- Bulk waste programs: Some municipalities have programs where homeowners can arrange for appliance pick-up. There may be a fee. Many areas require refrigerant removal by a certified technician before they’ll pick up an appliance with a refrigeration system from the curb.
- Retail stores: Some appliance retail stores have programs where they will pick up and donate or recycle your old appliance when you buy a new one from them. Certain stores allow drop off if they don’t do pick-ups. If your appliance has refrigerant, ask if they want it removed — some places will do it themselves.
- Electricity providers: Utility companies may offer an appliance recycling program, either on their own or as part of a government program. The utility arranges for pickup by a recycler and gives the utility customer a rebate on their bill. The program usually only covers refrigerators and freezers, which have to meet certain requirements such as the appliance being in working order and/or of regular household size. You may be responsible for removing the refrigerant.
- Charities and nonprofits: Donate your working appliance to charities, nonprofits, and other organizations, such as The Salvation Army, Habitat for Humanity, or St. Vincent de Paul. Call to find out the organization’s requirements before donating. Many offer home pickup programs, and there may be a fee.
- Selling: If your appliance is still in good working order, sell it. Advertise on internet sites such as Craigslist, hold a garage sale, or post ads on local bulletin boards. Take current photos so potential buyers know the condition of the appliance.
- Scrap metal dealers: Many scrap metal dealers will pick up old appliances for free, or for a small fee. Check to see what materials they will accept. You can also deliver the appliance to a scrap metal yard yourself and get paid for the scrap materials. If your appliance has refrigerant, find out who’s responsible for removing it.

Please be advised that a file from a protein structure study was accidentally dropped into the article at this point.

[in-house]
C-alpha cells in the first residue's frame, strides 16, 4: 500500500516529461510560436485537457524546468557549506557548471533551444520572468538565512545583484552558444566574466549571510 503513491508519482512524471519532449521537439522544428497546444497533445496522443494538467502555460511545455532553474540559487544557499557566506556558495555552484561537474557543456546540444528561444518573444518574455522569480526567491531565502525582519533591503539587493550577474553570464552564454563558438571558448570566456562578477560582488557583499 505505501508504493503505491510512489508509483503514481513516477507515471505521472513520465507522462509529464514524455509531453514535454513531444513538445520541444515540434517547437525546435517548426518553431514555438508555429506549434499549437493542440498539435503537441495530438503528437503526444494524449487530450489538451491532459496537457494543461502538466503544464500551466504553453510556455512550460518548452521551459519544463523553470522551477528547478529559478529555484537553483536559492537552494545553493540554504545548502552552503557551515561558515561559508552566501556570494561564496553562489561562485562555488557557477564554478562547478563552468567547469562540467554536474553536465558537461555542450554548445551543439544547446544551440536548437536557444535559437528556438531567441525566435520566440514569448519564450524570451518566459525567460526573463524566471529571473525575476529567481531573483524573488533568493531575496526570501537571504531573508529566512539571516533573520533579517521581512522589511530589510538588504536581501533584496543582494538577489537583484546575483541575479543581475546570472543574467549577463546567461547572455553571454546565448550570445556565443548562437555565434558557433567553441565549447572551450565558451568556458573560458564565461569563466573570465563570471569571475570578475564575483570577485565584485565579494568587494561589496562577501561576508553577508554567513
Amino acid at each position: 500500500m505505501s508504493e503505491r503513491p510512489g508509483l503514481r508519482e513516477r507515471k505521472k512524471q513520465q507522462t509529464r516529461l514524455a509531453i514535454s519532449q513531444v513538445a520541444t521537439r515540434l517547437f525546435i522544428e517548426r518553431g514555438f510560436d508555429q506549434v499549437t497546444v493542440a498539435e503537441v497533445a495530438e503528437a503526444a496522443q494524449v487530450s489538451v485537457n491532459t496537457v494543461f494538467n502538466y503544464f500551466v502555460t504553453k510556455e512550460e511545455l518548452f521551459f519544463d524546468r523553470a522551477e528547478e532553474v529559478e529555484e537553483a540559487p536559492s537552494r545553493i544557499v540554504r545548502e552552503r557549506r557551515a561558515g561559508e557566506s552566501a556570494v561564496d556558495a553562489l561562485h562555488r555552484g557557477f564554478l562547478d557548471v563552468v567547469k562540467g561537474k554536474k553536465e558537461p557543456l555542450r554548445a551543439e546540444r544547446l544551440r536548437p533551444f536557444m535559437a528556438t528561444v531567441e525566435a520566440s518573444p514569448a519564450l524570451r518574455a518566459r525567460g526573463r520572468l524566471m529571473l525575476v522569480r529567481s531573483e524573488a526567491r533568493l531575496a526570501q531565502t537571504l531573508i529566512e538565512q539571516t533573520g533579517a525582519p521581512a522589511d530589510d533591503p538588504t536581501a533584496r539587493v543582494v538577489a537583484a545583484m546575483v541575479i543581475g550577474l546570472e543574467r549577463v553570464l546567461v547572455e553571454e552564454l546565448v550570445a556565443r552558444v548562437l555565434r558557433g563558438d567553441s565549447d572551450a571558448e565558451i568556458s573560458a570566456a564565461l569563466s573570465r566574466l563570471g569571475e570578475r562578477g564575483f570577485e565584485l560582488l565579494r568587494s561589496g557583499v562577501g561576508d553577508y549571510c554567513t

- Junk removal services: These services will pick up your appliance anywhere in your home for a fee, and donate, recycle, or take it to a landfill. For appliances containing refrigerants, ask if the company will remove it — most of them do.
- Recycling facilities: City residents showing their latest utility bill with a trash service charge can drop off an appliance for free. For refrigerators, freezers, air conditioners, and dehumidifiers, some facilities require a label or tag showing the refrigerant has been removed by a certified technician. Other facilities will remove it for a fee.
- Transfer stations: Those stations that accept appliances will usually want to see proof of refrigerant removal, if applicable. City residents can drop off their appliance for free, as long as they have a current utility bill with a trash service charge.
- Landfills: Drop off the appliance to the local landfill yourself if it accepts them. Bring your current utility bill, and additional proof of residence if required. Some landfills want proof of refrigerant removal, and others will remove it for a fee.
The Texas Commission on Environmental Quality (TCEQ) lists 50 of the most-populated cities with links to their recycling programs. Each locality has its own disposal regulations.
Earth911 will help you find recycling facilities for a variety of items in your zip code.
Your major appliances are an important investment. You can rely on C&W Appliance Service to protect that investment. Call us at (855) 358-1496 or contact us online for all your repair and maintenance needs.